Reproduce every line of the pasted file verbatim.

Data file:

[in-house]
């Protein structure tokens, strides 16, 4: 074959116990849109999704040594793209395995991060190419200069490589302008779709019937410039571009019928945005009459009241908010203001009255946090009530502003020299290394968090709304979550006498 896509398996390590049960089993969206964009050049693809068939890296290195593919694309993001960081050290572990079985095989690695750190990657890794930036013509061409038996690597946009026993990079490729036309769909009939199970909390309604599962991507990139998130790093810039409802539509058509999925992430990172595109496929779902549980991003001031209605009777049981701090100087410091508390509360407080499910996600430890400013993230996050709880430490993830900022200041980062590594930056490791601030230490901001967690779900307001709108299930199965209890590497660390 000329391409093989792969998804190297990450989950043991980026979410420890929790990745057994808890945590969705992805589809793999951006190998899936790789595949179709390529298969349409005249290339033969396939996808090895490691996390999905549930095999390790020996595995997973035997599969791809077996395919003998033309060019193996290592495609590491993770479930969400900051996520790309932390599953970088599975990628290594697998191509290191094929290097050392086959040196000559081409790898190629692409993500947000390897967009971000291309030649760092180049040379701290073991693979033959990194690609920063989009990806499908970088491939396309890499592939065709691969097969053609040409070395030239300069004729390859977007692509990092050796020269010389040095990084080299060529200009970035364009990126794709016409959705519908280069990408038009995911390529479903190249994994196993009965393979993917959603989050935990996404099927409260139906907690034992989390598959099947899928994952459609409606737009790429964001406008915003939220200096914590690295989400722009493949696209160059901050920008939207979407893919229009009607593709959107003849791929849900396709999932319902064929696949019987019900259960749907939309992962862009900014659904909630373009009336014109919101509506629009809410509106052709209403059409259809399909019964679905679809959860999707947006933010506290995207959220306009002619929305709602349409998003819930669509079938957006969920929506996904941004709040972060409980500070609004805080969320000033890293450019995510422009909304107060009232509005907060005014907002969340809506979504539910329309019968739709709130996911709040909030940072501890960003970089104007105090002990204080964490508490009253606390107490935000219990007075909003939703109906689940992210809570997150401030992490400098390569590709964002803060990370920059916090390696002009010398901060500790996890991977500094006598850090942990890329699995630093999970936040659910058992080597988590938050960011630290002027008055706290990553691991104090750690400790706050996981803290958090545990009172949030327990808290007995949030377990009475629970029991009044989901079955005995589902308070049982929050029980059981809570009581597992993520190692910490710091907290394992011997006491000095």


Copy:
[in-house]
């Protein structure tokens, strides 16, 4: 074959116990849109999704040594793209395995991060190419200069490589302008779709019937410039571009019928945005009459009241908010203001009255946090009530502003020299290394968090709304979550006498 896509398996390590049960089993969206964009050049693809068939890296290195593919694309993001960081050290572990079985095989690695750190990657890794930036013509061409038996690597946009026993990079490729036309769909009939199970909390309604599962991507990139998130790093810039409802539509058509999925992430990172595109496929779902549980991003001031209605009777049981701090100087410091508390509360407080499910996600430890400013993230996050709880430490993830900022200041980062590594930056490791601030230490901001967690779900307001709108299930199965209890590497660390 000329391409093989792969998804190297990450989950043991980026979410420890929790990745057994808890945590969705992805589809793999951006190998899936790789595949179709390529298969349409005249290339033969396939996808090895490691996390999905549930095999390790020996595995997973035997599969791809077996395919003998033309060019193996290592495609590491993770479930969400900051996520790309932390599953970088599975990628290594697998191509290191094929290097050392086959040196000559081409790898190629692409993500947000390897967009971000291309030649760092180049040379701290073991693979033959990194690609920063989009990806499908970088491939396309890499592939065709691969097969053609040409070395030239300069004729390859977007692509990092050796020269010389040095990084080299060529200009970035364009990126794709016409959705519908280069990408038009995911390529479903190249994994196993009965393979993917959603989050935990996404099927409260139906907690034992989390598959099947899928994952459609409606737009790429964001406008915003939220200096914590690295989400722009493949696209160059901050920008939207979407893919229009009607593709959107003849791929849900396709999932319902064929696949019987019900259960749907939309992962862009900014659904909630373009009336014109919101509506629009809410509106052709209403059409259809399909019964679905679809959860999707947006933010506290995207959220306009002619929305709602349409998003819930669509079938957006969920929506996904941004709040972060409980500070609004805080969320000033890293450019995510422009909304107060009232509005907060005014907002969340809506979504539910329309019968739709709130996911709040909030940072501890960003970089104007105090002990204080964490508490009253606390107490935000219990007075909003939703109906689940992210809570997150401030992490400098390569590709964002803060990370920059916090390696002009010398901060500790996890991977500094006598850090942990890329699995630093999970936040659910058992080597988590938050960011630290002027008055706290990553691991104090750690400790706050996981803290958090545990009172949030327990808290007995949030377990009475629970029991009044989901079955005995589902308070049982929050029980059981809570009581597992993520190692910490710091907290394992011997006491000095």